Learning Goals and Assessment

Department/Program: Environmental Studies

1. Learning Goals

  1. Competence beyond the major-track introductory level in interpreting environmental information
  2. Develop a deeper understanding of the complex connections between environmental issues and social or political issues
  3. Develop the analytical and critical capacities necessary to formulate compelling arguments about environmental issues
  4. Engage both scholars and the lay public in discourse about environmental issues (mode of expression varied)
  5. Engage with scholars in the field who are making important environmental contributions
  6. Practical and theoretical experiences in environmental issues by undertaking a senior project

2. Published: Wesmaps and program website

3. Method of Evaluation

a. Self-assessment

Upon entering the major, students will write a one page self-assessment. This assessment will be posted to the student's electronic portfolio and made available to the student's advisor. In the assessment, students will describe their reasons for selecting the major, their current strengths and weaknesses with respect to environmental studies, and their personal goals within the major, including plans for a concentration. They will be encouraged to integrate the Program's learning goals in their self-assessment. Students will periodically meet with their environmental studies advisor to reflect on their progress in the major, using their self-assessment as a frame of reference. At minimum, these meetings will occur once per semester during the course scheduling period. Because environmental studies is inherently multi-disciplinary and because every student is linked to a primary major, student trajectories within the major are highly individualized. The self-assessment will make these plans explicit, and will help both the student and advisor chart the most successful path through the major.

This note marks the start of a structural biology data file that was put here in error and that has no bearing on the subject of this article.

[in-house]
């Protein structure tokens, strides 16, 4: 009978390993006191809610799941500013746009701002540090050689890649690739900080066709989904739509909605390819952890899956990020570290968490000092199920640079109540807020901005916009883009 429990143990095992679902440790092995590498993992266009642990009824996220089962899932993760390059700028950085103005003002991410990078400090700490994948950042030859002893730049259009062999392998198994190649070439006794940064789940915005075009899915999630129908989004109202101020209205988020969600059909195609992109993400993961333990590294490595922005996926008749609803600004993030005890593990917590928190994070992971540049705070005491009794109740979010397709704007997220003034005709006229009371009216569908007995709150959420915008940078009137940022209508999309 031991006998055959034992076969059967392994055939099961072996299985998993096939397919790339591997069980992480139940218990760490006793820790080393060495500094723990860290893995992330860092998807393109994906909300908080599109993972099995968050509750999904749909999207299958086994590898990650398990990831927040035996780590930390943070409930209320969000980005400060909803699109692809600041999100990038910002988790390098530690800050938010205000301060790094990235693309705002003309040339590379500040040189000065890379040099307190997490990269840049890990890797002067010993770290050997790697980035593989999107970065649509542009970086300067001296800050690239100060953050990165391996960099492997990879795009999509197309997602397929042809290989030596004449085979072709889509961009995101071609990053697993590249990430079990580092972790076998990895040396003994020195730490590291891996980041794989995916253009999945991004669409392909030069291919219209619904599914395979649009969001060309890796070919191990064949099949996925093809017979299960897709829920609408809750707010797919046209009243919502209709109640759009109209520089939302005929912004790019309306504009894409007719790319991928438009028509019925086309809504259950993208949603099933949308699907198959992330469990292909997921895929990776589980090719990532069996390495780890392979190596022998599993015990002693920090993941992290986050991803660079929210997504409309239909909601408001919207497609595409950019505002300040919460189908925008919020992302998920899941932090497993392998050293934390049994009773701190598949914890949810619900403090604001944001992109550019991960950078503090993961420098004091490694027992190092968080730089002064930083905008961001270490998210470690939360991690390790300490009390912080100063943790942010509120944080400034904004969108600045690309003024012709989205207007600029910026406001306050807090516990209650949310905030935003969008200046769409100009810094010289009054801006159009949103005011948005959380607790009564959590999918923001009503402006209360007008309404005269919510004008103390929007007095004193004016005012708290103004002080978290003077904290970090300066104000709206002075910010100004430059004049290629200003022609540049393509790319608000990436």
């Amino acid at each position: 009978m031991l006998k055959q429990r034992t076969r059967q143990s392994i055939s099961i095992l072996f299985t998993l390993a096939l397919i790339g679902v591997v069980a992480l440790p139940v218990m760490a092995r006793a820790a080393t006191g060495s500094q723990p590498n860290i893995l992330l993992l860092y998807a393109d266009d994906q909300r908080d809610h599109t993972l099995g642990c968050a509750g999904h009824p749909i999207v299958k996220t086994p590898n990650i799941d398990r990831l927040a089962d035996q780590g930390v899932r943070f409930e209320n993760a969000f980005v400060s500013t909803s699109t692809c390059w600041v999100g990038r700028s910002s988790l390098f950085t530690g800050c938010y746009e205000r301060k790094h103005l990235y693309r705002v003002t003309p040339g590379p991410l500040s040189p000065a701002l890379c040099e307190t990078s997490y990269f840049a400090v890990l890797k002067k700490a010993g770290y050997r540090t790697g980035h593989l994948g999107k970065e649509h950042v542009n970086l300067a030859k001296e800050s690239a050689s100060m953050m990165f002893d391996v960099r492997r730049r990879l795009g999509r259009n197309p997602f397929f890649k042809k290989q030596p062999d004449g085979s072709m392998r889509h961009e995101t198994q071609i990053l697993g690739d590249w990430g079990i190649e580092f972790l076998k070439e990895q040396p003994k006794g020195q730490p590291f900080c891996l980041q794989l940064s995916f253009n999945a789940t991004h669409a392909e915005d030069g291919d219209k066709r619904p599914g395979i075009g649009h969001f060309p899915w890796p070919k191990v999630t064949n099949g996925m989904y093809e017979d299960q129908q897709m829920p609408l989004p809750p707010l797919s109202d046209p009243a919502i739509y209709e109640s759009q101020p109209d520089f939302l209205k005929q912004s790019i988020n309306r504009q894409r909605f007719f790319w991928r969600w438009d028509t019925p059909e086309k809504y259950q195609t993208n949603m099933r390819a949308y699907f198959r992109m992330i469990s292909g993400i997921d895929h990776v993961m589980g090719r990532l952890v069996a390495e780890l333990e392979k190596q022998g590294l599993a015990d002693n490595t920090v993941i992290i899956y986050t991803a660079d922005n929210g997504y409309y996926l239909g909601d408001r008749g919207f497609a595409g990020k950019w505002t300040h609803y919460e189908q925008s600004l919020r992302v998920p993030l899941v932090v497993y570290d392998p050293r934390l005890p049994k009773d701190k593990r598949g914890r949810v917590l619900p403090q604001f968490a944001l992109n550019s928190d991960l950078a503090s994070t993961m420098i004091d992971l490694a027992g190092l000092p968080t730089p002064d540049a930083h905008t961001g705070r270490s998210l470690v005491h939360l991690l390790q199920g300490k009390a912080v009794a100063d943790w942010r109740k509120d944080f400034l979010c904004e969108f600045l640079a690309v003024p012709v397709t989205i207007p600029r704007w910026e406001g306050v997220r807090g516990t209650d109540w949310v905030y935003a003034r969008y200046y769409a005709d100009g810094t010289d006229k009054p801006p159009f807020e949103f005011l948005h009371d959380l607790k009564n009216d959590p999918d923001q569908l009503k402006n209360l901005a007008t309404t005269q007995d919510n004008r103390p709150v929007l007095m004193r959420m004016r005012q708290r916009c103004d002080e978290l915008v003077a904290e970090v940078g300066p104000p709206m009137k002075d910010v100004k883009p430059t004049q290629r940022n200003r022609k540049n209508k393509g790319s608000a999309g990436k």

b. Senior Capstone and Senior Colloquium

Every major completes a capstone project during their senior year. The format of the capstone is typically determined by the students' primary departments (e.g., thesis, essay, performance, exhibit). The purpose of the capstone experience is to challenge students to think creatively, deeply, and originally about an environmental issue and to produce a significant work that uses their expertise from their primary major. All capstone projects are formally evaluated by at least one faculty member. In addition, several times throughout their senior year, students present progress reports of their projects in the Senior Colloquium; faculty and student-peers attending the colloquia provide feedback for improvement. Senior Reflection

As a book-end to the self-assessment, Seniors will be asked to reflect on their experiences in the major. They will analyze their personal development in environmental studies and how the program impacted their development. These reflections will be recorded in the form of a questionnaire. Also, during one of the final colloquia in the spring, students will be encouraged to share their thoughts in a group setting and this will be recorded.

4. How the Department/Program Uses Assessment Information

The self-assessment and the subsequent iterative process between student and advisor of discussing the assessment will help to maximize student success in the program. The capstone projects and, more informally, the oral presentations in the senior colloquium, will help faculty evaluate the success of the curriculum in fulfilling the learning goals of the program. Both the iterative process of the self-assessment and the senior reflection will help inform curricular needs. For a multi-disciplinary program with faculty spread across all three divisions, the three common experiences (self-assessment, senior capstone / senior colloquium, senior reflection) will be critical for the evaluation of both students and the program. Once a year, a committee will use information from these common experiences to discuss the state of the program. A summary of these discussions, including any recommendations for change, will be shared with the full ENVS faculty.